As C is so lovely she agreed that we choose two mains that were gluten free so we could both have a taste of each, and then some sides. I went for the house black daal which is one of their signature dishes. It’s simmered for over 24 hours to allow the spices and flavours to fully develop and blend, now that’s dedication! The black lentils give it a dark mysterious colour and the flavour was rich, spicy and surprisingly smoky. It had a complex multi layered range of aromatic flavours that was unique. Cardamom, cinnamon, something smoky and then a bit of aniseed tang combined with the thick earthy lentils. The best daal I’ve ever had and so soothing and comforting. I’d love to have a bowl of this waiting for me after a tiring day at work. I also had a bowl of green veg which again was deliciously flavoured with chilli and fresh lime, I’m going to try adding this combo on my veg at home.

We also had the Mahi Tikka which was fish in a lightly spiced yoghurt marinade before being cooked in a tandoor. This had quite a delicate subtle flavour which didn’t overpower the fish. However, the flavours here too were multi layered and unique, not hot and spicy, but more fragrant and aromatic. There were some spices in our dishes I’ve never tasted before and couldn’t identify. It really made for a delicious and special meal. As the fish is not a saucy dish we had some raita on the side (a colossal amount) and C also enjoyed a paper thin freshly cooked roti.

We were quite full at this point but couldn’t resist the chance to sample some of the desserts. These too were very impressive with everything apart the intriguing sounding pineapple black pepper crumble being gluten free!

C chose mango Kulfi on a stick. This was the richest, creamiest, freshest sort of ice cream you can imagine, presented in a pointy spire for good measure (apparently this shape is traditional. Much more exciting than the UK’s boring cheap choc-ice blocks). You could tell it was made with real mango, it was very fresh and fruity. The perfect tongue soother and sweet treat after a meal. C happily devoured the lot.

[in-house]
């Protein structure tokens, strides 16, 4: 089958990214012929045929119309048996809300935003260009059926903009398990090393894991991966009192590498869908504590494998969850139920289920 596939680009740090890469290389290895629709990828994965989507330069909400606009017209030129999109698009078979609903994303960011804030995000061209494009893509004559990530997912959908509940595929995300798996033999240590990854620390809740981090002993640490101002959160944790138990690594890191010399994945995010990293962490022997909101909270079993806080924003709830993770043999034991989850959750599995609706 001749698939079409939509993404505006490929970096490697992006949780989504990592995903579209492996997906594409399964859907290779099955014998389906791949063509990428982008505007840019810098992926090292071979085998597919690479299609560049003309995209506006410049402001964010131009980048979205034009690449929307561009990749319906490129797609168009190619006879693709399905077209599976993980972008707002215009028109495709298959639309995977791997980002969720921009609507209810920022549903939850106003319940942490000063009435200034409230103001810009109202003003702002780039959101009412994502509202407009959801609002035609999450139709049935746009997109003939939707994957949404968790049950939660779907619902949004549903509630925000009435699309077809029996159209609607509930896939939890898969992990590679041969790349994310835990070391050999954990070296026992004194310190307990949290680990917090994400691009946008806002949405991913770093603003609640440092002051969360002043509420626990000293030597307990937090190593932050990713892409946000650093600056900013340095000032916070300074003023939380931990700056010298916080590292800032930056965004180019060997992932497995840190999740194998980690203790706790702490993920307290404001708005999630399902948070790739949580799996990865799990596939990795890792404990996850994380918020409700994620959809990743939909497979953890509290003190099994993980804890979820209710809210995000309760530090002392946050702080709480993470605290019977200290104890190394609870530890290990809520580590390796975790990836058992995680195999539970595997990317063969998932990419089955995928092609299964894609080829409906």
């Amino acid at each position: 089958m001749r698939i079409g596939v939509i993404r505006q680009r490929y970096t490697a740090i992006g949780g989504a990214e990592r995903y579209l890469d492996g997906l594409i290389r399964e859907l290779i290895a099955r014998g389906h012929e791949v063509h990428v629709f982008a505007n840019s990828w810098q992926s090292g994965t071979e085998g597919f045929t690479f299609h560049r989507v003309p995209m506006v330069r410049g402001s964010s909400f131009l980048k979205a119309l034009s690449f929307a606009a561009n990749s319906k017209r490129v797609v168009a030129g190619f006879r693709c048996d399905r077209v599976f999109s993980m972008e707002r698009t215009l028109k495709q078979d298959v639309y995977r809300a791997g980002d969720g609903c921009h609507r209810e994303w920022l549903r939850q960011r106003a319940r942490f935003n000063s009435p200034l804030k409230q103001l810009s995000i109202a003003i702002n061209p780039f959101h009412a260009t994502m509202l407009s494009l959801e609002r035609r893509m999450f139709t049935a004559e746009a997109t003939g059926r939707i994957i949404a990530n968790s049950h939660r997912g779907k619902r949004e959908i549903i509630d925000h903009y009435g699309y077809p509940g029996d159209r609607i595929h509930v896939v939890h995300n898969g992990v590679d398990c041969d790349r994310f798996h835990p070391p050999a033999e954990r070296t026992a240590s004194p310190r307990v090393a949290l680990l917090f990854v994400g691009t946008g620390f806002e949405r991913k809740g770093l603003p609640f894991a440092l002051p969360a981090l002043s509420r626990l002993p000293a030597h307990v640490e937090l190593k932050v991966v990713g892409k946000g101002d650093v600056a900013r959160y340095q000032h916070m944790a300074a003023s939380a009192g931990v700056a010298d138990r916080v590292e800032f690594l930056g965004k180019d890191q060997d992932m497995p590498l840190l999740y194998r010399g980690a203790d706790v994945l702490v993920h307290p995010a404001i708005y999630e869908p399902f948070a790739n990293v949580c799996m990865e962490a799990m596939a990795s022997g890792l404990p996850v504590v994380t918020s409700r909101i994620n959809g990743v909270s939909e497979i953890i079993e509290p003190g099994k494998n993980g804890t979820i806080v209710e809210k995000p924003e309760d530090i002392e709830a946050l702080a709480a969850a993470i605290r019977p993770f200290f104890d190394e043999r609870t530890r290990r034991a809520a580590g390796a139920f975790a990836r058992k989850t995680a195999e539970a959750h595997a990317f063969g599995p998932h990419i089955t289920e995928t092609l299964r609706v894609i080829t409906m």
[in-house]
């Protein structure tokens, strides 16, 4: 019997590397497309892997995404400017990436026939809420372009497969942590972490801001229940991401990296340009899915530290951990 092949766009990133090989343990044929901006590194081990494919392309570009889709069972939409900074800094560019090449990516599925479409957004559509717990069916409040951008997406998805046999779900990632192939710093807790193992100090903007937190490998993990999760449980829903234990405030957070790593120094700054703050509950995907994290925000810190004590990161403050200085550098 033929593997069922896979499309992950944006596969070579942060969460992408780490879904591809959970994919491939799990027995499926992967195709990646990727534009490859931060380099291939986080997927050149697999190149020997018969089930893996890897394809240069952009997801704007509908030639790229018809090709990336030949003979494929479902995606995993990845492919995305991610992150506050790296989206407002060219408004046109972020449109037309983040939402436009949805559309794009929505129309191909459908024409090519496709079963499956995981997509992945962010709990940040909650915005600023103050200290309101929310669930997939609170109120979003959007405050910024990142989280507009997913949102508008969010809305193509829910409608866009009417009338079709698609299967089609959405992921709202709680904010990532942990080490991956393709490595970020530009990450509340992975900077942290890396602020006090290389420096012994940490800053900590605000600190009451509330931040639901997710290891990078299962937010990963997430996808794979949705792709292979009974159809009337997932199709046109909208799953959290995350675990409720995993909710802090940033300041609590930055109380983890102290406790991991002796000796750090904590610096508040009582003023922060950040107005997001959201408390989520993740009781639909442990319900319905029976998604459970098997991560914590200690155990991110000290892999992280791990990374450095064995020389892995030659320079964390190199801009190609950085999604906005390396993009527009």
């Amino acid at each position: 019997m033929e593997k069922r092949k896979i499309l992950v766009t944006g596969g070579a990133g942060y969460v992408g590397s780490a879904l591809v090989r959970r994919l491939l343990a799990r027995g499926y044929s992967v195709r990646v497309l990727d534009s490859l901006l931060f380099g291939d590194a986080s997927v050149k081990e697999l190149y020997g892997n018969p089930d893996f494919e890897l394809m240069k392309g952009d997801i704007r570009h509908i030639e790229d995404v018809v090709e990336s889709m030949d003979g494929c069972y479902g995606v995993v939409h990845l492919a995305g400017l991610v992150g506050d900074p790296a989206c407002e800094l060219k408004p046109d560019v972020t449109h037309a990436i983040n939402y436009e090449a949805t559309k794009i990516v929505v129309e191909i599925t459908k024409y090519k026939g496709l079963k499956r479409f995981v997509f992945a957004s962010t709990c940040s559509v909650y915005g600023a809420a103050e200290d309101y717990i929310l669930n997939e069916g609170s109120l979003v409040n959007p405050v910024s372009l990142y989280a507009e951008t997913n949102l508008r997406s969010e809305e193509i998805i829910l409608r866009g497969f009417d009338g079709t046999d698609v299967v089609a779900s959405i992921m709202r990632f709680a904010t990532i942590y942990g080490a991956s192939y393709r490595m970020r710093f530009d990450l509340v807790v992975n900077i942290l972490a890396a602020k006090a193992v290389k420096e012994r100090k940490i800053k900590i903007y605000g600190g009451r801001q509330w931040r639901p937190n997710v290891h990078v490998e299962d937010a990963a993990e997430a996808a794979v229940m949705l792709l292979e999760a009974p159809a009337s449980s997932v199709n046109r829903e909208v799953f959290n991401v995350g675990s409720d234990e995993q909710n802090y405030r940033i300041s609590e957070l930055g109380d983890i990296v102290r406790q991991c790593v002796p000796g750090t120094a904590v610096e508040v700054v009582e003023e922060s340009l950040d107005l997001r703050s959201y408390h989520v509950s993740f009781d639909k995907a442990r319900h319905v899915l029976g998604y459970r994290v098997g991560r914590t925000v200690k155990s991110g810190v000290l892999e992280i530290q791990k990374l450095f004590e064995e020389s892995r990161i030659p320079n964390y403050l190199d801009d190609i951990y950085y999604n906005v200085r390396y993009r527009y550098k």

I decided to be daring and go for the most unusual and intriguing sounding desert I have ever heard of, Kala Khatta Gola Ice. Frozen ice flakes steeped in kokum fruit syrup, with chilli, lime, white and black salt and fresh blueberries. The waiter actually tried to dissuade me from having it – well maybe not dissuade, but warn me. He said a lot of people don’t like it and that it’s very unique. I said it sounded so interesting I had to try it. He looked a little dubious and said they wouldn’t mind if I didn’t like it. As he walked away my sister and I exchanged looks, what had I let myself in for?!

It arrived looking like a harmless tall glass of ruby purple coloured ice chips topped with blueberries. I took my first spoonful and….my mind exploded. Apparently my face was a picture of shock, confusion, excitement and then delight. It was so bizarre, so unexpected, such an amazingly mind blowing assault on my taste buds and senses that I almost felt dizzy. The first sensation is of cold ice, then an intense sweetness and fruitiness from the syrup before suddenly whooshing in with a strong whack of fiery chilli, causing my tongue to tingle and burn while still being cold. Then as you swallow your mouth is flooded with a strong, almost unpleasantly, salty taste which then rushes back to sweet fruitiness and a lingering spice. I am not joking when I say I’ve never experienced anything like it in my life. After getting over the shock I started to laugh and sat there grinning. WOW!

I went back for another spoonful and it was just as multi layered and confusing yet delightful as the first. Cold, sweet, spicy, heat, fruity, salty, sweet, throat burning fire yet freezing cold tongue and a great rush of emotions. The waiter came over to see what I thought and I told him it was incredible. He seemed amazed I actually like it. I was grinning like an idiot and said
‘I want one every day.’
He laughed and said ‘you’re a little crazy, no’
I said ‘oh yes’